File your taxes for free if you earned $68,000 or less in 2020, thanks to NYC Free Tax Prep. If you didn’t receive some or any of the two pandemic stimulus checks, NYC Free Tax Prep can assist with claiming the equivalent amounts as a “Recovery Rebate Credit.” (Volunteer tax preparers are needed for these sites, too.)
As a result of the relief act passed in December, filers can also take advantage of a one-time look-back provision, allowing them to choose to use their 2019 or 2020 income for the Earned Income Tax Credit and the Child Tax Credit, a change that benefits those who lost their job in the last year.
In other personal finance news, the Biden administration has extended the pause on most federal student loans -- due to expire Sunday (1/31)-- through 9/30, which means payments are suspended, collections on defaulted loans are stopped, and the interest rate is 0% through September. The Federal Student Aid Office’s website has a detailed FAQ about eligibility.
Restaurants can now sign up for Restaurant Week To Go until tomorrow (2/2) at 5 pm. Restaurant Week itself has been extended through Sunday, 2/28 with takeout and delivery meals available for $20.21 each.
NYC created "What to Expect When You’re Inspected: NYC Indoor and Outdoor Dining Checklist for Participating Establishments." Check it out here.
Applications open Thursday, 4/1 for the Shuttered Venue Operators Grants aka Save our Stages. Arts venues and representatives can see eligibility criteria here and should note they must have been in operation as of 2/29/2020 and must not have received a Paycheck Protection Program loan on or after 12/27/2020. For additional info, contact [email protected].
The Mayor extended the City’s Open Storefronts program through 9/30/21, allowing storefront retail businesses to continue operating directly outside their store. Plan now for warmer weather; read the FAQ for eligibility and operating guidelines, and apply here.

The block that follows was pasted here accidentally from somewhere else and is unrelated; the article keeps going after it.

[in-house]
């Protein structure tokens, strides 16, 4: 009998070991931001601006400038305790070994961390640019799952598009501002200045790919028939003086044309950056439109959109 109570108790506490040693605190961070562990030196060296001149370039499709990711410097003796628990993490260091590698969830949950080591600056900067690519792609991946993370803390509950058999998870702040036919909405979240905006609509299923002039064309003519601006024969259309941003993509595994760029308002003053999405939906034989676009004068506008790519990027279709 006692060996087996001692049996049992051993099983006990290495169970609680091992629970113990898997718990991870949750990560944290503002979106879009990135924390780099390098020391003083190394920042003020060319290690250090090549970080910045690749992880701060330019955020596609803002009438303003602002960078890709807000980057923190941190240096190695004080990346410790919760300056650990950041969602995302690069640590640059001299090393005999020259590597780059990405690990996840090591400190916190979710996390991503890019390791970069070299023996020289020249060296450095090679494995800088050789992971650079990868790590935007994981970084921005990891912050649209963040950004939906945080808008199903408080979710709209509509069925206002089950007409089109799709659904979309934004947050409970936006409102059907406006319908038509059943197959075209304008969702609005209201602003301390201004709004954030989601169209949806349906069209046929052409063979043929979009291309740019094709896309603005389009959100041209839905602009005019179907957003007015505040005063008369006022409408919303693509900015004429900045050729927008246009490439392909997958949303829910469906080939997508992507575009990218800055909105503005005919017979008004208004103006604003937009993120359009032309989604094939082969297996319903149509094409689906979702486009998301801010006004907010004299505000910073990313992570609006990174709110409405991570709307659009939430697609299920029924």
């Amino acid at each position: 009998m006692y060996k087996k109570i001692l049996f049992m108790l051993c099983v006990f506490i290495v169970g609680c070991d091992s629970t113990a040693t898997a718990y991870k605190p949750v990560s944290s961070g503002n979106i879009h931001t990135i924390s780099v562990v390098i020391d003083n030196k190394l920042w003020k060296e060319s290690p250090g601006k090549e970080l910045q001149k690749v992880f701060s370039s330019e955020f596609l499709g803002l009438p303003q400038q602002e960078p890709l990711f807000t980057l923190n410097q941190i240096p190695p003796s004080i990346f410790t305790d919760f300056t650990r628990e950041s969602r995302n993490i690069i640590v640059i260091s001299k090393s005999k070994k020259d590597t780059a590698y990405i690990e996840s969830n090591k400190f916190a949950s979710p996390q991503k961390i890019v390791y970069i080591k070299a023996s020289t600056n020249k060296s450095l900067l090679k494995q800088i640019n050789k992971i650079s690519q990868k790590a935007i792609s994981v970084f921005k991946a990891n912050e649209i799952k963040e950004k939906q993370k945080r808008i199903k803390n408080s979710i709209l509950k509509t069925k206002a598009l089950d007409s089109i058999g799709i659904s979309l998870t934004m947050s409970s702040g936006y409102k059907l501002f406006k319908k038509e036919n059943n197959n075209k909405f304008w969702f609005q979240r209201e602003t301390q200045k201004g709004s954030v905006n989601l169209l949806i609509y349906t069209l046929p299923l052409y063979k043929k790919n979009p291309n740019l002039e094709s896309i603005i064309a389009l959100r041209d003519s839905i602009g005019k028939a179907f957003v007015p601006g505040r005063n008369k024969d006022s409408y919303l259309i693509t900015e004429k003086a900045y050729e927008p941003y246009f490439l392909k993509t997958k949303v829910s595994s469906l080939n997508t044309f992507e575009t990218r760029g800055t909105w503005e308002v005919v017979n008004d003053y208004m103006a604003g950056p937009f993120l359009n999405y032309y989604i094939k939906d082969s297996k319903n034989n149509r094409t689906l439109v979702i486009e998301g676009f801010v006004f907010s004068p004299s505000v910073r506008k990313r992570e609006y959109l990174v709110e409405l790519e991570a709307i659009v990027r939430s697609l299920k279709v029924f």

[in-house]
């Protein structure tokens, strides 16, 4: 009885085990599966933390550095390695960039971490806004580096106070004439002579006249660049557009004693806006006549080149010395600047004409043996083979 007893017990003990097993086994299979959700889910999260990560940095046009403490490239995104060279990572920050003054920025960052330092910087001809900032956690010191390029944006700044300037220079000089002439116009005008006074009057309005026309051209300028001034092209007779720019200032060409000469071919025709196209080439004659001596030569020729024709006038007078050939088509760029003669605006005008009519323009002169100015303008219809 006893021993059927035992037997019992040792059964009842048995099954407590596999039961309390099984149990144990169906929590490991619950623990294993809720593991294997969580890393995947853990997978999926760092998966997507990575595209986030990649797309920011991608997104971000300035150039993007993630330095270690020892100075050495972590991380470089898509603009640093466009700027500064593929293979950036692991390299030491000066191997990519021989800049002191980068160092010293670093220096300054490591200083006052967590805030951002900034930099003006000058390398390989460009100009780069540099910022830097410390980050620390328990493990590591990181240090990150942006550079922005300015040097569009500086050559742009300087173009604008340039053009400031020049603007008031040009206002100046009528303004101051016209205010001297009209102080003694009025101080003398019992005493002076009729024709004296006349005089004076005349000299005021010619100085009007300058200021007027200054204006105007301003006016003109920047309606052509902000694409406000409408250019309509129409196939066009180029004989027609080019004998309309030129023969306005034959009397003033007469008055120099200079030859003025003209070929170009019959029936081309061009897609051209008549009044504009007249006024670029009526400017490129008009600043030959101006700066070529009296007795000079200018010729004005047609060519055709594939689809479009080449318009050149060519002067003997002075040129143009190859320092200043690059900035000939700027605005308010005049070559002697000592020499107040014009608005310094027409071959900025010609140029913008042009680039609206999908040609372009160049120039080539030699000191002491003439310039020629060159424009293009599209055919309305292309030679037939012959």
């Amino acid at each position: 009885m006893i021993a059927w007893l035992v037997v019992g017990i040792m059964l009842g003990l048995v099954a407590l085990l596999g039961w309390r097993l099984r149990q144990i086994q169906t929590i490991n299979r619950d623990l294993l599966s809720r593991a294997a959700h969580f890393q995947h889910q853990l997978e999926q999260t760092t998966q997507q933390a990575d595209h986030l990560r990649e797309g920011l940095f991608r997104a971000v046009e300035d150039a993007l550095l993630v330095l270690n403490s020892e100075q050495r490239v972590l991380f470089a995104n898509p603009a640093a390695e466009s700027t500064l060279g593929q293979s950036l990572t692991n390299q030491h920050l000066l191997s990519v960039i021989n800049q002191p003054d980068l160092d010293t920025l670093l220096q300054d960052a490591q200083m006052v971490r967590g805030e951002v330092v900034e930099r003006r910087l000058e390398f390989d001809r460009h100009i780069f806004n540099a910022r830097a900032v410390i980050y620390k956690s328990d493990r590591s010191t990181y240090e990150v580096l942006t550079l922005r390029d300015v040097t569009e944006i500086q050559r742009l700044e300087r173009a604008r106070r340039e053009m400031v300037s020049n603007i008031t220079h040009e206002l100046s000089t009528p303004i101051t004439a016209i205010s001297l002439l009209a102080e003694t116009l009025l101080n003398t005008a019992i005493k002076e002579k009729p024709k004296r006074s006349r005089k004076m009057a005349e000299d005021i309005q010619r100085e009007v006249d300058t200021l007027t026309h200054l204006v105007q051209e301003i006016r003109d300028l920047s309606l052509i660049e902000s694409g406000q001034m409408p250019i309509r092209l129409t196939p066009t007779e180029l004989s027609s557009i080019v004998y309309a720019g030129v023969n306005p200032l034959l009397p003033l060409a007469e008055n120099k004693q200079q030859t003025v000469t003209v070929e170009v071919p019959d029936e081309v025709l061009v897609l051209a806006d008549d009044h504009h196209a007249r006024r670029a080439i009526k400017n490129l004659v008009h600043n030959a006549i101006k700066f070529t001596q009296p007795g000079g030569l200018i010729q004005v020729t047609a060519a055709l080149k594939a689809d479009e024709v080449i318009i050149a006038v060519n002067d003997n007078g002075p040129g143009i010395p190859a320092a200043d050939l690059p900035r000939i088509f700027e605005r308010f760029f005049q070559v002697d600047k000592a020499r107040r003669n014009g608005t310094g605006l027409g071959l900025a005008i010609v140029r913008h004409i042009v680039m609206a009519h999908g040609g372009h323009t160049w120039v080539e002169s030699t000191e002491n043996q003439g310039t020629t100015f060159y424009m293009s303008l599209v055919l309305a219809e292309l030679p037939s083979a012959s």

You could work as a snow laborer removing snow and ice for the city Dept. of Sanitation. If you apply now, you’ll be ready to work after the next storm. Pay is up to $22.50 an hour; you must be over age 18 and eligible to work in the U.S. (The Census Bureau is also hiring-- looking for employees to take additional surveys. View a field representative job description and application link here.)
TechCongress, a technology policy fellowship, is recruiting for its 2021 Congressional Innovation Scholars program, which places technologists to serve as tech policy advisors to Members of Congress. The program pays a stipend equivalent to an annual salary of $60,000 and other benefits. Scholars have been working on the House Judiciary Committee’s Antitrust Subcommittee report on Big Tech, helped pass the OPEN Government Data Act into law, and worked to change defense procurement policy to allow start-ups to better compete with larger contractors. TechCongress hosted an information session Wednesday, 1/27 at 2 pm. Applications close Friday, 2/5.
Apply by 2/16/21 for one of 32 affordable apartments in six West Harlem buildings (118 W. 139th St., 123 W. 112th St., 30 W. 132nd St., 281 W. 118th St., 120 W. 139th St., and 122 W. 139th St.). Studios to four-bedrooms are available with income limits of $48,480-$120,080. Apply through the NYC Dept. of Housing Preservation and Development’s Housing Connect portal.
Learn new job skills and earn certificates to advance your career through 4,000 free online courses offered by the state Dept. of Labor and Coursera, such as “How to Manage a Remote Team” and “Entrepreneurship.” View the course catalog.
The DSNY has issued the below information about restaurant outdoor dining and snow. For more information, click here.
Open Restaurants that use outdoor heating must follow newly released guidance from the Dept. of Buildings and the FDNY for electric, natural gas and propane heaters. Open Restaurants are subject to new regulations pertaining to roadway barriers, snow and dining enclosures, per the Dept. of Transportation.